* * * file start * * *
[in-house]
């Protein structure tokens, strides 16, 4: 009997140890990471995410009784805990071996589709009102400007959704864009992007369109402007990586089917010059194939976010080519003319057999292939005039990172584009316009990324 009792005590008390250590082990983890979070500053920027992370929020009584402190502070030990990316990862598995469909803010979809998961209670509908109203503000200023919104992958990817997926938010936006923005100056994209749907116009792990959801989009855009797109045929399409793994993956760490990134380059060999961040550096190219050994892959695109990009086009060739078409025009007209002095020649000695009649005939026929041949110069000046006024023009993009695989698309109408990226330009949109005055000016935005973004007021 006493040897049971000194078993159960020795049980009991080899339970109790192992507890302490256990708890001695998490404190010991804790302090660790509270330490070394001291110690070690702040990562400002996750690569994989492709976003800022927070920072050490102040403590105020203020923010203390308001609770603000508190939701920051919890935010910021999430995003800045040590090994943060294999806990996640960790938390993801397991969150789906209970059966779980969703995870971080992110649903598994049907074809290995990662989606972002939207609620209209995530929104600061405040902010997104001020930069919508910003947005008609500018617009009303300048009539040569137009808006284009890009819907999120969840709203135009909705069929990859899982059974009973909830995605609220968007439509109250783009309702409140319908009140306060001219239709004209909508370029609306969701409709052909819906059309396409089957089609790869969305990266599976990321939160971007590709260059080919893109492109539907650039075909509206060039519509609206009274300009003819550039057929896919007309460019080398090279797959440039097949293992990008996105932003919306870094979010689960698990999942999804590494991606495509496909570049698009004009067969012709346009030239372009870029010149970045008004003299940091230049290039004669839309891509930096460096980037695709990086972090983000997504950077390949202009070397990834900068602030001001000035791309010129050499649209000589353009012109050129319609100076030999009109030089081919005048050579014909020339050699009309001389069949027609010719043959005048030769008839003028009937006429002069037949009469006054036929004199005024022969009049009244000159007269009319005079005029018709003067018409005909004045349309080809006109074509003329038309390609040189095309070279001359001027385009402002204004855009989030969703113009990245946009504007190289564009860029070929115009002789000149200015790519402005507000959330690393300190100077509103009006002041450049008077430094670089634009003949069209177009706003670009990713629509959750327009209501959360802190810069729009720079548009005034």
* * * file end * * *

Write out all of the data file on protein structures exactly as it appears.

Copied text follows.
[in-house]
């Protein structure tokens, strides 16, 4: 009997140890990471995410009784805990071996589709009102400007959704864009992007369109402007990586089917010059194939976010080519003319057999292939005039990172584009316009990324 009792005590008390250590082990983890979070500053920027992370929020009584402190502070030990990316990862598995469909803010979809998961209670509908109203503000200023919104992958990817997926938010936006923005100056994209749907116009792990959801989009855009797109045929399409793994993956760490990134380059060999961040550096190219050994892959695109990009086009060739078409025009007209002095020649000695009649005939026929041949110069000046006024023009993009695989698309109408990226330009949109005055000016935005973004007021 006493040897049971000194078993159960020795049980009991080899339970109790192992507890302490256990708890001695998490404190010991804790302090660790509270330490070394001291110690070690702040990562400002996750690569994989492709976003800022927070920072050490102040403590105020203020923010203390308001609770603000508190939701920051919890935010910021999430995003800045040590090994943060294999806990996640960790938390993801397991969150789906209970059966779980969703995870971080992110649903598994049907074809290995990662989606972002939207609620209209995530929104600061405040902010997104001020930069919508910003947005008609500018617009009303300048009539040569137009808006284009890009819907999120969840709203135009909705069929990859899982059974009973909830995605609220968007439509109250783009309702409140319908009140306060001219239709004209909508370029609306969701409709052909819906059309396409089957089609790869969305990266599976990321939160971007590709260059080919893109492109539907650039075909509206060039519509609206009274300009003819550039057929896919007309460019080398090279797959440039097949293992990008996105932003919306870094979010689960698990999942999804590494991606495509496909570049698009004009067969012709346009030239372009870029010149970045008004003299940091230049290039004669839309891509930096460096980037695709990086972090983000997504950077390949202009070397990834900068602030001001000035791309010129050499649209000589353009012109050129319609100076030999009109030089081919005048050579014909020339050699009309001389069949027609010719043959005048030769008839003028009937006429002069037949009469006054036929004199005024022969009049009244000159007269009319005079005029018709003067018409005909004045349309080809006109074509003329038309390609040189095309070279001359001027385009402002204004855009989030969703113009990245946009504007190289564009860029070929115009002789000149200015790519402005507000959330690393300190100077509103009006002041450049008077430094670089634009003949069209177009706003670009990713629509959750327009209501959360802190810069729009720079548009005034």